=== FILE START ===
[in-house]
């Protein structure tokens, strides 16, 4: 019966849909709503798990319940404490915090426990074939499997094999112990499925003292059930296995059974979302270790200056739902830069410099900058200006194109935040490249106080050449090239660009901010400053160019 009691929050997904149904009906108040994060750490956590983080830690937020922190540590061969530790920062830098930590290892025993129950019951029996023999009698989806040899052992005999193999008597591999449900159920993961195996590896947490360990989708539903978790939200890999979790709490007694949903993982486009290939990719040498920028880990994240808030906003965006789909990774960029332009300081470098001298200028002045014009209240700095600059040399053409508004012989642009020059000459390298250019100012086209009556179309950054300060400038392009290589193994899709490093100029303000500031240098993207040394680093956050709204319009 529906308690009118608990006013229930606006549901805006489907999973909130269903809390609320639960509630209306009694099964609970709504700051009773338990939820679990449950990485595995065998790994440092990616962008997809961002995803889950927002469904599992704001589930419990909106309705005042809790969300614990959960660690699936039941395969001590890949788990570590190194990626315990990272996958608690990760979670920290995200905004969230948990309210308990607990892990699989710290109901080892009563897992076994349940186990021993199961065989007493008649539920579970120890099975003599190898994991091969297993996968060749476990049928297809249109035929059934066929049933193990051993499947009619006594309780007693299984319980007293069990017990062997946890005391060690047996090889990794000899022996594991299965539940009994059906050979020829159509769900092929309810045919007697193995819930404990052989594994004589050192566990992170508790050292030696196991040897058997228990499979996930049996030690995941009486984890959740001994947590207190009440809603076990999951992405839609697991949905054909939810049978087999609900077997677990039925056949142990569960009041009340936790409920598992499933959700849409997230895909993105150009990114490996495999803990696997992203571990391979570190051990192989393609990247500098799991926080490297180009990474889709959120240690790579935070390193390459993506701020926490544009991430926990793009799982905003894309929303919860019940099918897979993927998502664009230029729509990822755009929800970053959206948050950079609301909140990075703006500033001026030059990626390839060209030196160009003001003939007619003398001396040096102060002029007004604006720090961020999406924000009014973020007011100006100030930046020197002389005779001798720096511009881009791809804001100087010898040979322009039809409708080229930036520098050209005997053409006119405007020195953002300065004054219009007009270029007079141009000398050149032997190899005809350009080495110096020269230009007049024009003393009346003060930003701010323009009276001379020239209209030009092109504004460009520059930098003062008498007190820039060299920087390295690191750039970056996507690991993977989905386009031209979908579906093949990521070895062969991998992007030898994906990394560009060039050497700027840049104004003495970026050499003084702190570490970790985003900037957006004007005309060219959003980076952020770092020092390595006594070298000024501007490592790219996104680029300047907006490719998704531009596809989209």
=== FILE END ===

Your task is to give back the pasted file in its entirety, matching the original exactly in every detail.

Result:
[in-house]
């Protein structure tokens, strides 16, 4: 019966849909709503798990319940404490915090426990074939499997094999112990499925003292059930296995059974979302270790200056739902830069410099900058200006194109935040490249106080050449090239660009901010400053160019 009691929050997904149904009906108040994060750490956590983080830690937020922190540590061969530790920062830098930590290892025993129950019951029996023999009698989806040899052992005999193999008597591999449900159920993961195996590896947490360990989708539903978790939200890999979790709490007694949903993982486009290939990719040498920028880990994240808030906003965006789909990774960029332009300081470098001298200028002045014009209240700095600059040399053409508004012989642009020059000459390298250019100012086209009556179309950054300060400038392009290589193994899709490093100029303000500031240098993207040394680093956050709204319009 529906308690009118608990006013229930606006549901805006489907999973909130269903809390609320639960509630209306009694099964609970709504700051009773338990939820679990449950990485595995065998790994440092990616962008997809961002995803889950927002469904599992704001589930419990909106309705005042809790969300614990959960660690699936039941395969001590890949788990570590190194990626315990990272996958608690990760979670920290995200905004969230948990309210308990607990892990699989710290109901080892009563897992076994349940186990021993199961065989007493008649539920579970120890099975003599190898994991091969297993996968060749476990049928297809249109035929059934066929049933193990051993499947009619006594309780007693299984319980007293069990017990062997946890005391060690047996090889990794000899022996594991299965539940009994059906050979020829159509769900092929309810045919007697193995819930404990052989594994004589050192566990992170508790050292030696196991040897058997228990499979996930049996030690995941009486984890959740001994947590207190009440809603076990999951992405839609697991949905054909939810049978087999609900077997677990039925056949142990569960009041009340936790409920598992499933959700849409997230895909993105150009990114490996495999803990696997992203571990391979570190051990192989393609990247500098799991926080490297180009990474889709959120240690790579935070390193390459993506701020926490544009991430926990793009799982905003894309929303919860019940099918897979993927998502664009230029729509990822755009929800970053959206948050950079609301909140990075703006500033001026030059990626390839060209030196160009003001003939007619003398001396040096102060002029007004604006720090961020999406924000009014973020007011100006100030930046020197002389005779001798720096511009881009791809804001100087010898040979322009039809409708080229930036520098050209005997053409006119405007020195953002300065004054219009007009270029007079141009000398050149032997190899005809350009080495110096020269230009007049024009003393009346003060930003701010323009009276001379020239209209030009092109504004460009520059930098003062008498007190820039060299920087390295690191750039970056996507690991993977989905386009031209979908579906093949990521070895062969991998992007030898994906990394560009060039050497700027840049104004003495970026050499003084702190570490970790985003900037957006004007005309060219959003980076952020770092020092390595006594070298000024501007490592790219996104680029300047907006490719998704531009596809989209």